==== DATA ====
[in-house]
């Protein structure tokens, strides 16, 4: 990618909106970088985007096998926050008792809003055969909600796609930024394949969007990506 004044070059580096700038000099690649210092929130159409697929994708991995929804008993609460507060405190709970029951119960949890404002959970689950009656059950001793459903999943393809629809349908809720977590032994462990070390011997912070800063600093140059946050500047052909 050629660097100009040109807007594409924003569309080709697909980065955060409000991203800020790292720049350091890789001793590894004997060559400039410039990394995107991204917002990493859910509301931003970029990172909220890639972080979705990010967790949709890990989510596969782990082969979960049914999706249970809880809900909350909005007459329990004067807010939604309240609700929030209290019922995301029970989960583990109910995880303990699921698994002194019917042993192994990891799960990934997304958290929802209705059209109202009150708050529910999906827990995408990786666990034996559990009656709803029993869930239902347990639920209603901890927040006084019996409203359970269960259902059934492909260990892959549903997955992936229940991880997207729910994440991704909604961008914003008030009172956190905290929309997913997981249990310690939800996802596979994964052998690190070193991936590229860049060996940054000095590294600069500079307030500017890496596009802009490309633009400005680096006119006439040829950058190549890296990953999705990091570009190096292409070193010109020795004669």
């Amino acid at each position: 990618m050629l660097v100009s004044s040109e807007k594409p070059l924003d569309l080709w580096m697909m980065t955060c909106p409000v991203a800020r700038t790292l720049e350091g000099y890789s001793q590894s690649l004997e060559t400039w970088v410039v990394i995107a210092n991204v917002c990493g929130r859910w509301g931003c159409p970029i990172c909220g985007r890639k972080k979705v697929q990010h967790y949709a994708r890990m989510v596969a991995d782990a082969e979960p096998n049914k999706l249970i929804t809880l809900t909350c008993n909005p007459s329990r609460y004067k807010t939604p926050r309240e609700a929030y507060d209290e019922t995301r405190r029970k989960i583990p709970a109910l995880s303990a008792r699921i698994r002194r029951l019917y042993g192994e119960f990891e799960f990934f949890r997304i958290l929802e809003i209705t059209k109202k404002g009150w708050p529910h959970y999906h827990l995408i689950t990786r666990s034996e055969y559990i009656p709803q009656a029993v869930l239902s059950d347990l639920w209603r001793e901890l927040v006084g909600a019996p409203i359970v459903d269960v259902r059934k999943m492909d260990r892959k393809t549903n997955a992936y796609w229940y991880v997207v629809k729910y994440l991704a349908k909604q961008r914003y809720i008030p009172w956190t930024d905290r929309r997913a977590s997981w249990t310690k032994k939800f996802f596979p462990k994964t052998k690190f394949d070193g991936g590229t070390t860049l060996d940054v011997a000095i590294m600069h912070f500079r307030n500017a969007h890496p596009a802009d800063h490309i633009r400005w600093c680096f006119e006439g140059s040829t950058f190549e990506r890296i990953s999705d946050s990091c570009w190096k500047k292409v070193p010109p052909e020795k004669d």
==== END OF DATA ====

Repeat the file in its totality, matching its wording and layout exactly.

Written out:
[in-house]
């Protein structure tokens, strides 16, 4: 990618909106970088985007096998926050008792809003055969909600796609930024394949969007990506 004044070059580096700038000099690649210092929130159409697929994708991995929804008993609460507060405190709970029951119960949890404002959970689950009656059950001793459903999943393809629809349908809720977590032994462990070390011997912070800063600093140059946050500047052909 050629660097100009040109807007594409924003569309080709697909980065955060409000991203800020790292720049350091890789001793590894004997060559400039410039990394995107991204917002990493859910509301931003970029990172909220890639972080979705990010967790949709890990989510596969782990082969979960049914999706249970809880809900909350909005007459329990004067807010939604309240609700929030209290019922995301029970989960583990109910995880303990699921698994002194019917042993192994990891799960990934997304958290929802209705059209109202009150708050529910999906827990995408990786666990034996559990009656709803029993869930239902347990639920209603901890927040006084019996409203359970269960259902059934492909260990892959549903997955992936229940991880997207729910994440991704909604961008914003008030009172956190905290929309997913997981249990310690939800996802596979994964052998690190070193991936590229860049060996940054000095590294600069500079307030500017890496596009802009490309633009400005680096006119006439040829950058190549890296990953999705990091570009190096292409070193010109020795004669």
């Amino acid at each position: 990618m050629l660097v100009s004044s040109e807007k594409p070059l924003d569309l080709w580096m697909m980065t955060c909106p409000v991203a800020r700038t790292l720049e350091g000099y890789s001793q590894s690649l004997e060559t400039w970088v410039v990394i995107a210092n991204v917002c990493g929130r859910w509301g931003c159409p970029i990172c909220g985007r890639k972080k979705v697929q990010h967790y949709a994708r890990m989510v596969a991995d782990a082969e979960p096998n049914k999706l249970i929804t809880l809900t909350c008993n909005p007459s329990r609460y004067k807010t939604p926050r309240e609700a929030y507060d209290e019922t995301r405190r029970k989960i583990p709970a109910l995880s303990a008792r699921i698994r002194r029951l019917y042993g192994e119960f990891e799960f990934f949890r997304i958290l929802e809003i209705t059209k109202k404002g009150w708050p529910h959970y999906h827990l995408i689950t990786r666990s034996e055969y559990i009656p709803q009656a029993v869930l239902s059950d347990l639920w209603r001793e901890l927040v006084g909600a019996p409203i359970v459903d269960v259902r059934k999943m492909d260990r892959k393809t549903n997955a992936y796609w229940y991880v997207v629809k729910y994440l991704a349908k909604q961008r914003y809720i008030p009172w956190t930024d905290r929309r997913a977590s997981w249990t310690k032994k939800f996802f596979p462990k994964t052998k690190f394949d070193g991936g590229t070390t860049l060996d940054v011997a000095i590294m600069h912070f500079r307030n500017a969007h890496p596009a802009d800063h490309i633009r400005w600093c680096f006119e006439g140059s040829t950058f190549e990506r890296i990953s999705d946050s990091c570009w190096k500047k292409v070193p010109p052909e020795k004669d």